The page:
Mary Norris, The Comma Queen of The New Yorker, with Patt Morrison
Ever wonder how The New Yorker manages to be, well, perfect all the time? It's not just that it features writers who know how to string two sentences together, or that its regular contributors are considered to be the best in their respective field. We at Writers Bloc know that English is a language fraught with land mines in usage and grammar, so we heap a great deal of the credit on the wonderful Mary Norris, the self-proclaimed "Comma Queen" of The New Yorker, who helps them appear even smarter than they might be. In her new book, which is part memoir of how skill and great good fortune landed her a job there decades ago, and part grammar lesson, Queen Mary doles out grammar bits that we wish we had retained, or even learned, when we were younger. Unlike any of our grammar and language teachers, our gracious Queen is hilarious, with stories that sneak in the proclivities of the English language that confounded us when we were in high school, and still do. Our Comma Queen is not daunting and intimidating-- she is forgiving and funny as she indulges us in our willful assault on the English language. She teaches us when to use "that" or "which," and reminds us when to use a single or a double dash, or even both. And she gives us the most wonderful ride while saving the language from grammatical ruin.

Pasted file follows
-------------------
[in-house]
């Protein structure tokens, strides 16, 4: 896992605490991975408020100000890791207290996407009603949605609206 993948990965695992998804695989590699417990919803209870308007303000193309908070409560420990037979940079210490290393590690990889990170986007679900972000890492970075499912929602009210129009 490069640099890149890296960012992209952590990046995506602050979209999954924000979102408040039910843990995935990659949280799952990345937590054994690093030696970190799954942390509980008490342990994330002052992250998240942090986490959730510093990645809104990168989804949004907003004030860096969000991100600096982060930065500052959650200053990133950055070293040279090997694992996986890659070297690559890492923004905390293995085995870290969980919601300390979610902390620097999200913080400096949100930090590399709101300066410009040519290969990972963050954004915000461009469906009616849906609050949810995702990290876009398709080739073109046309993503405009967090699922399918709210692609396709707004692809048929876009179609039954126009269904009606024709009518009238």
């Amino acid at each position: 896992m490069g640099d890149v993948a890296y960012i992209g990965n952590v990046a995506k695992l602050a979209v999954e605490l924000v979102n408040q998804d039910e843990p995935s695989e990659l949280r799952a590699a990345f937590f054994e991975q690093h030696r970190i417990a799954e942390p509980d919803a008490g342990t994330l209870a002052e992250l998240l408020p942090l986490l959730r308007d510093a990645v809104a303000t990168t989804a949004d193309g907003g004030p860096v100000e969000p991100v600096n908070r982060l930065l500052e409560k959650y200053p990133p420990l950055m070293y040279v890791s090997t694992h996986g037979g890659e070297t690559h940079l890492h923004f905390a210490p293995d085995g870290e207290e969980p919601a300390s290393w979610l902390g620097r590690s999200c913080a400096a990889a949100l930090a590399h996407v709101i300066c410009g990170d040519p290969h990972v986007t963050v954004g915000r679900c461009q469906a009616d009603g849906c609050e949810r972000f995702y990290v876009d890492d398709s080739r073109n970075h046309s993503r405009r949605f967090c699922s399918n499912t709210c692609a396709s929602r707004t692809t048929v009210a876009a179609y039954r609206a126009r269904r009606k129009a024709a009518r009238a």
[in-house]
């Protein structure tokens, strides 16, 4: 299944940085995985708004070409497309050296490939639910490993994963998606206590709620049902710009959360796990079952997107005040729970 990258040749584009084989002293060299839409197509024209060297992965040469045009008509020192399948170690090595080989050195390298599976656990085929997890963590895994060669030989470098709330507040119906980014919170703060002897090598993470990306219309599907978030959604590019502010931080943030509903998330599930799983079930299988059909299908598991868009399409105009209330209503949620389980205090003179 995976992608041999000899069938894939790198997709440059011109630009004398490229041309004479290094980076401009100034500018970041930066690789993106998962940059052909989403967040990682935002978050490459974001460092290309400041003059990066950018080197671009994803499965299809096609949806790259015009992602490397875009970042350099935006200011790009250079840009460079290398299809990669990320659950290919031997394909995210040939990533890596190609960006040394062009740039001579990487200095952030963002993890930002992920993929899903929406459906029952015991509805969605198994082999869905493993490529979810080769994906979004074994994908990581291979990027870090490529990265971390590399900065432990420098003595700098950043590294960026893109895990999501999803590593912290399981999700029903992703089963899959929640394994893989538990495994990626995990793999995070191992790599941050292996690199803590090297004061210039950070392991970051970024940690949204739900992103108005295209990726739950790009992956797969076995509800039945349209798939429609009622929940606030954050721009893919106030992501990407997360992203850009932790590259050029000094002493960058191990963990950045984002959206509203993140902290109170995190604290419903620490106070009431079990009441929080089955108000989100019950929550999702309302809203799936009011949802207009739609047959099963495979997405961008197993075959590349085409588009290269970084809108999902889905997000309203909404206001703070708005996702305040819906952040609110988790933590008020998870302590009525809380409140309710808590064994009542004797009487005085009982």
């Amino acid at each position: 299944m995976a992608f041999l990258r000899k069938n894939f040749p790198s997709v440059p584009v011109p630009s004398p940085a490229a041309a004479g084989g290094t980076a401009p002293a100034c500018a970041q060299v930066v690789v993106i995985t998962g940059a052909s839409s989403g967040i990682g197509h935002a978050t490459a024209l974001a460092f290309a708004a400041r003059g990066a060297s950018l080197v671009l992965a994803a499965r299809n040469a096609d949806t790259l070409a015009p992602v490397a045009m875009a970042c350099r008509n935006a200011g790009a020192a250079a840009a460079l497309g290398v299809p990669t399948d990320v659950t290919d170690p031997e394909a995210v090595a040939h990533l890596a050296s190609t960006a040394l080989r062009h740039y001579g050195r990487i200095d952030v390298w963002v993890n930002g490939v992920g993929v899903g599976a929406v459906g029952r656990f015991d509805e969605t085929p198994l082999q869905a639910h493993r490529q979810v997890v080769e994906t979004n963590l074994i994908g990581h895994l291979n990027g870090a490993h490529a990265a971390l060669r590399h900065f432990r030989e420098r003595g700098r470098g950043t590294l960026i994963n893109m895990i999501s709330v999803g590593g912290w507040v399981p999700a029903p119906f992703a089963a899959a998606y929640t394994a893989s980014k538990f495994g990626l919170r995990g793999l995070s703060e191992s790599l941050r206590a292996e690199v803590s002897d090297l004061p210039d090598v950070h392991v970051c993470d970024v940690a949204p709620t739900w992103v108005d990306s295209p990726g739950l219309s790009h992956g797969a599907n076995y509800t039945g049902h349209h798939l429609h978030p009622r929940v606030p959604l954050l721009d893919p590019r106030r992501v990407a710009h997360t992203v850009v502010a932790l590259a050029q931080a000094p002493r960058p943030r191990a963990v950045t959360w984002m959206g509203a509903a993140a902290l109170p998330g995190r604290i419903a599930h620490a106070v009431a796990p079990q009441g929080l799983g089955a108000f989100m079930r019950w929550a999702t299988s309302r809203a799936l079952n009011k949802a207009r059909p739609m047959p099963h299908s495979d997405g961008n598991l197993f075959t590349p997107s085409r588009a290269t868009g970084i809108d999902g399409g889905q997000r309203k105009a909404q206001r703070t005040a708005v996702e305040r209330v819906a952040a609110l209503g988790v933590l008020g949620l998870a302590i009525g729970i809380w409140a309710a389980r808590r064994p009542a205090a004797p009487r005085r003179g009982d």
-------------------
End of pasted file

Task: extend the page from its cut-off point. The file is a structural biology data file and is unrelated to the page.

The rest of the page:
If May Norris is the Comma Queen, Patt Morrison might very well be a Viscountess of Verbs, or a Marchioness of Modifiers. Whatever title she holds, she is a word nerd of the highest order, and is as playful with the language as is our Queen Mary.
Do not be afraid, good people: this is not an evening with The Manual of Style. This will be fun! Entertaining! Funny! Full of stories and gossip about The New Yorker!
The Goethe Institut of Los Angeles (View)
5750 Wilshire Blvd.
Los Angeles, CA 90036
|Kid Friendly: Yes!|
|Dog Friendly: No|
|Wheelchair Accessible: Yes!|